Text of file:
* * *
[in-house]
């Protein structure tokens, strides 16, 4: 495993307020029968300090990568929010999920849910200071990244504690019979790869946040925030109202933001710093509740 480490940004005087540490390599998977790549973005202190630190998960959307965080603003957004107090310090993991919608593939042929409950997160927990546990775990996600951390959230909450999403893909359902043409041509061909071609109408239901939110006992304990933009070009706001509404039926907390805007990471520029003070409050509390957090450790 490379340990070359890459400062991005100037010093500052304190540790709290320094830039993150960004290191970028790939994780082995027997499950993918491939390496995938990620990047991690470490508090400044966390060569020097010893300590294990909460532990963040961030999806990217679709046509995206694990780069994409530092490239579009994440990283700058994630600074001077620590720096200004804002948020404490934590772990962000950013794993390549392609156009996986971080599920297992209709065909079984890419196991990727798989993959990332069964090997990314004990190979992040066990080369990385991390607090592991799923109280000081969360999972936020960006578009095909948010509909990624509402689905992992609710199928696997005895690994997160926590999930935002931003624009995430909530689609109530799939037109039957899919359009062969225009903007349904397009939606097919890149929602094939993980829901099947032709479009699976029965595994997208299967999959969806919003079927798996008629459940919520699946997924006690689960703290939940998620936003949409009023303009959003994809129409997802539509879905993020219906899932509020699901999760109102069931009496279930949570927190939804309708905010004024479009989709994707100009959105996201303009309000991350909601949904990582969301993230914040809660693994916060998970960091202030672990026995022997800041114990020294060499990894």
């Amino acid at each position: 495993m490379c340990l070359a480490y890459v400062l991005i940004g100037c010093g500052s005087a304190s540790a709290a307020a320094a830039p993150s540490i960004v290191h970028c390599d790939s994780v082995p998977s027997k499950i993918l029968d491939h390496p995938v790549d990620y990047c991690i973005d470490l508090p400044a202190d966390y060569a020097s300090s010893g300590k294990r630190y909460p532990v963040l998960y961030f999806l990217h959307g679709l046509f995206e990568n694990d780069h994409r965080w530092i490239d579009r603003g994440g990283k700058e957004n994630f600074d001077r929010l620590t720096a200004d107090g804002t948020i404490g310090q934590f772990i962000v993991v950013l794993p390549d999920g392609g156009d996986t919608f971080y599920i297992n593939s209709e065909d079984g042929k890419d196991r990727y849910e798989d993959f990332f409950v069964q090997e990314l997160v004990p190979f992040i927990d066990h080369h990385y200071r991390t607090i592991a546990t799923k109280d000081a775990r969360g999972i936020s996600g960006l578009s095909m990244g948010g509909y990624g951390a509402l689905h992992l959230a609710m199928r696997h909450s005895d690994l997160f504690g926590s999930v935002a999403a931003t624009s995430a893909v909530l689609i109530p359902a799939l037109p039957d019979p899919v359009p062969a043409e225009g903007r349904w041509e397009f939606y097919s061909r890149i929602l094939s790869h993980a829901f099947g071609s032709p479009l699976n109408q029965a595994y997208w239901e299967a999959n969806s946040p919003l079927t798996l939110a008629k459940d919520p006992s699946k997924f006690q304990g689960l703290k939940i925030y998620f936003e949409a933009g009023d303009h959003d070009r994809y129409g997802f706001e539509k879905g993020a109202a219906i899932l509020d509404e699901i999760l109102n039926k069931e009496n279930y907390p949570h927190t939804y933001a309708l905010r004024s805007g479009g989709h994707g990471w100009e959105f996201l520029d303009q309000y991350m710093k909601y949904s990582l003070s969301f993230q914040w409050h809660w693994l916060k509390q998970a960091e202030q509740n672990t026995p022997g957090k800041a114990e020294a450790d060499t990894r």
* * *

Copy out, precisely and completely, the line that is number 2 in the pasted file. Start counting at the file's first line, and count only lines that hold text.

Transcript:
């Protein structure tokens, strides 16, 4: 495993307020029968300090990568929010999920849910200071990244504690019979790869946040925030109202933001710093509740 480490940004005087540490390599998977790549973005202190630190998960959307965080603003957004107090310090993991919608593939042929409950997160927990546990775990996600951390959230909450999403893909359902043409041509061909071609109408239901939110006992304990933009070009706001509404039926907390805007990471520029003070409050509390957090450790 490379340990070359890459400062991005100037010093500052304190540790709290320094830039993150960004290191970028790939994780082995027997499950993918491939390496995938990620990047991690470490508090400044966390060569020097010893300590294990909460532990963040961030999806990217679709046509995206694990780069994409530092490239579009994440990283700058994630600074001077620590720096200004804002948020404490934590772990962000950013794993390549392609156009996986971080599920297992209709065909079984890419196991990727798989993959990332069964090997990314004990190979992040066990080369990385991390607090592991799923109280000081969360999972936020960006578009095909948010509909990624509402689905992992609710199928696997005895690994997160926590999930935002931003624009995430909530689609109530799939037109039957899919359009062969225009903007349904397009939606097919890149929602094939993980829901099947032709479009699976029965595994997208299967999959969806919003079927798996008629459940919520699946997924006690689960703290939940998620936003949409009023303009959003994809129409997802539509879905993020219906899932509020699901999760109102069931009496279930949570927190939804309708905010004024479009989709994707100009959105996201303009309000991350909601949904990582969301993230914040809660693994916060998970960091202030672990026995022997800041114990020294060499990894």